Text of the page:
I remember Mrs. Mac. She was like a third grandmother to me. She reminded me of a scarecrow topped with steel wool. If she didn’t sleep with her hair wound around prickly curlers, it resembled a stainless steel scrubbing pad. Her eyes were the color of dried cornflowers on the roadside, with a gray-brown tint of gravel dust.
[pullquote width=”300″ float=”right”]It seemed to me, Mrs. Mac decided to be just like God and love everyone in the whole world.[/pullquote]Growing things was Mrs. Mac’s hobby. We spent hours in her backyard picking leaf lettuce, weeding, and flicking ants off her peonies. Almost every day in the summer, we sliced two humongous beefsteak tomatoes, one for me and one for her, and ate them with nothing but salt and pepper.
I always ran next door to Mrs. Mac’s house when things got crazy at mine. Like the day my one brother slammed his fist through a wall upstairs.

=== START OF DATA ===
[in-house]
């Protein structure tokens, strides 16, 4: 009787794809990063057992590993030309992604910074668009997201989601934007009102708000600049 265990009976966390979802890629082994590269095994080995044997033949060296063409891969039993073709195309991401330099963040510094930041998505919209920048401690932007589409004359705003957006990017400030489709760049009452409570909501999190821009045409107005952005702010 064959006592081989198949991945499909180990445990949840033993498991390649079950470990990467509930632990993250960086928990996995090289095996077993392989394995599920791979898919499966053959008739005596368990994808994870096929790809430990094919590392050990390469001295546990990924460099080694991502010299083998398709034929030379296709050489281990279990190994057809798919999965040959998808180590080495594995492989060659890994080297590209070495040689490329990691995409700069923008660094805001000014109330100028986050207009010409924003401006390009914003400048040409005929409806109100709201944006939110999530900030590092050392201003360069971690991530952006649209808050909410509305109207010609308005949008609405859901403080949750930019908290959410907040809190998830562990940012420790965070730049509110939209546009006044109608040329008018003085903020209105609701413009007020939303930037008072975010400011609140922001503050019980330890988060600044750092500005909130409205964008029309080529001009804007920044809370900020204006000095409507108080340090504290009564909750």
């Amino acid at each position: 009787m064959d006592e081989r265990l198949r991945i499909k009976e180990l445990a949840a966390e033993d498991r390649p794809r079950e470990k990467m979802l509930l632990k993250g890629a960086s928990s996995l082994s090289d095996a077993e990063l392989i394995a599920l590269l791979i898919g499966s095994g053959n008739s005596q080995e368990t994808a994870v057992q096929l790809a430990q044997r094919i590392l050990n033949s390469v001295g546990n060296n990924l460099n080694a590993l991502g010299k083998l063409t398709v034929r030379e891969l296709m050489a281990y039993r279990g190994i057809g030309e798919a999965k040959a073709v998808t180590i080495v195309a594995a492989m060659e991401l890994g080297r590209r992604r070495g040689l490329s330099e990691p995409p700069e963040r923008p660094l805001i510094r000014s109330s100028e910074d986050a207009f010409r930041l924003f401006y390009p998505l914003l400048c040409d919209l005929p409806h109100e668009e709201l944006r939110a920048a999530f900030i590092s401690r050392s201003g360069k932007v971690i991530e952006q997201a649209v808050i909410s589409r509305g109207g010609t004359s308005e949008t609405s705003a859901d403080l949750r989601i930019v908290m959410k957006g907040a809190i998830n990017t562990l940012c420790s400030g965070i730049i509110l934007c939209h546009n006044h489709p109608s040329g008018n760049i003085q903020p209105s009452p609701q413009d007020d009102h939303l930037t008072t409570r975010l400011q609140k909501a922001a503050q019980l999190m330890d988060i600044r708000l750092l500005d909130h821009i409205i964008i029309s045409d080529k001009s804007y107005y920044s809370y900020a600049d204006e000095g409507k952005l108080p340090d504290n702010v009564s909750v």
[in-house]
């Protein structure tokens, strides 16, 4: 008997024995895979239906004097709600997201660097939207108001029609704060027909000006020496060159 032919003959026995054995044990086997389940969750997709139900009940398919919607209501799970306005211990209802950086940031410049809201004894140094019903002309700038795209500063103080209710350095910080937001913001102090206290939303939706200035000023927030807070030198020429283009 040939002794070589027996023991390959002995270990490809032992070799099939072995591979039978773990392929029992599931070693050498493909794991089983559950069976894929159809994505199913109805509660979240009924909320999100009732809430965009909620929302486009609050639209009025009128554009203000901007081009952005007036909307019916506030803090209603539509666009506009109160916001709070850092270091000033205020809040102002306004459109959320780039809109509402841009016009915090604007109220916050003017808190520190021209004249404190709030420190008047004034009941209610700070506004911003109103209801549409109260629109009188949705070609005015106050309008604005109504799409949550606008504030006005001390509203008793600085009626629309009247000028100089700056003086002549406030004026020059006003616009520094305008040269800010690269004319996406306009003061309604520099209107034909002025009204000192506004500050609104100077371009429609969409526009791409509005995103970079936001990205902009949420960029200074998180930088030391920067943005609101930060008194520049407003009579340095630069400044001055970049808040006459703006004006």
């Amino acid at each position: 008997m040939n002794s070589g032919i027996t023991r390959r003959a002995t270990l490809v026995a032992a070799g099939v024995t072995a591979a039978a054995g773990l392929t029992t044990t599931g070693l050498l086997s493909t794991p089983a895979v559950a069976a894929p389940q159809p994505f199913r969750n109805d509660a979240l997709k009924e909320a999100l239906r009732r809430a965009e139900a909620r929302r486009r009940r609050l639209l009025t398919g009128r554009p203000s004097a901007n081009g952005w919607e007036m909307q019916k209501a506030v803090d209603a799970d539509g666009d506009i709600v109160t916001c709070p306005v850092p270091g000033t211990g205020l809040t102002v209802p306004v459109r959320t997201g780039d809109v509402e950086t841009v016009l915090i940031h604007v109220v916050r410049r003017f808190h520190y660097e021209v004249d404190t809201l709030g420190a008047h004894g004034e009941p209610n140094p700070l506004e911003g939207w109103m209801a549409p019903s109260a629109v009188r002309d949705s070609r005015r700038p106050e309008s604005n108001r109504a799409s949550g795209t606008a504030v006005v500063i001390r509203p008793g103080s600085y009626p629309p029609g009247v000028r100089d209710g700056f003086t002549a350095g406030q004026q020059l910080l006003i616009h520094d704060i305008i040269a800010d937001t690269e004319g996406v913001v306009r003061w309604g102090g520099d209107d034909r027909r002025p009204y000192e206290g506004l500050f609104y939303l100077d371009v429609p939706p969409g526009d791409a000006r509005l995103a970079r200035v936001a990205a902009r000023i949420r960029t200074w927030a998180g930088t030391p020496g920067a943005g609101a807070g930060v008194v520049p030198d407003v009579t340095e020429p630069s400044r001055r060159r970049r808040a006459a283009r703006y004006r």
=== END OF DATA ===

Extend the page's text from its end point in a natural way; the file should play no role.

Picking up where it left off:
“Come on in,” Mrs. Mac said, cracking the screen door. “Things rough at home? You hungry?” I said yes, even though I wasn’t. It made her happy to spoil me. It made me happy to be spoiled.
Mrs. Mac was a “whosoever.” She was all the time telling me John 3:16 was her favorite verse in the whole Bible. “For God so loved the world, he gave his one and only son, so that whosoever believes in him shall not perish, but have eternal life.” It seemed to me, Mrs. Mac decided to be just like God and love everyone in the whole world. She quoted the scripture often, to friends, to strangers, and to the white-shirted, black-tied, missionaries who took turns renting the tiny stone cottage on our street.
Whenever they attempted to persuade her to consider their ideas, an effort they made almost daily, she invited them to stay for lunch. Then, as she brought out grilled cheese sandwiches cut into triangles served with a handful of Charles Chips and piping hot mugs of Campbell’s tomato soup, she delivered her “whosoever” line and told them that was her doctrine and she was sticking to it.
Decades after Mrs. Mac passed away, I finally came to grasp for myself John 3:16. One of my regrets is not being able to tell her the impact she made on me as a child. But I’ll see her again one day and when I do, I’ll hug her and whisper into the space between us, “Thanks for the seeds you planted, Mrs. Mac.”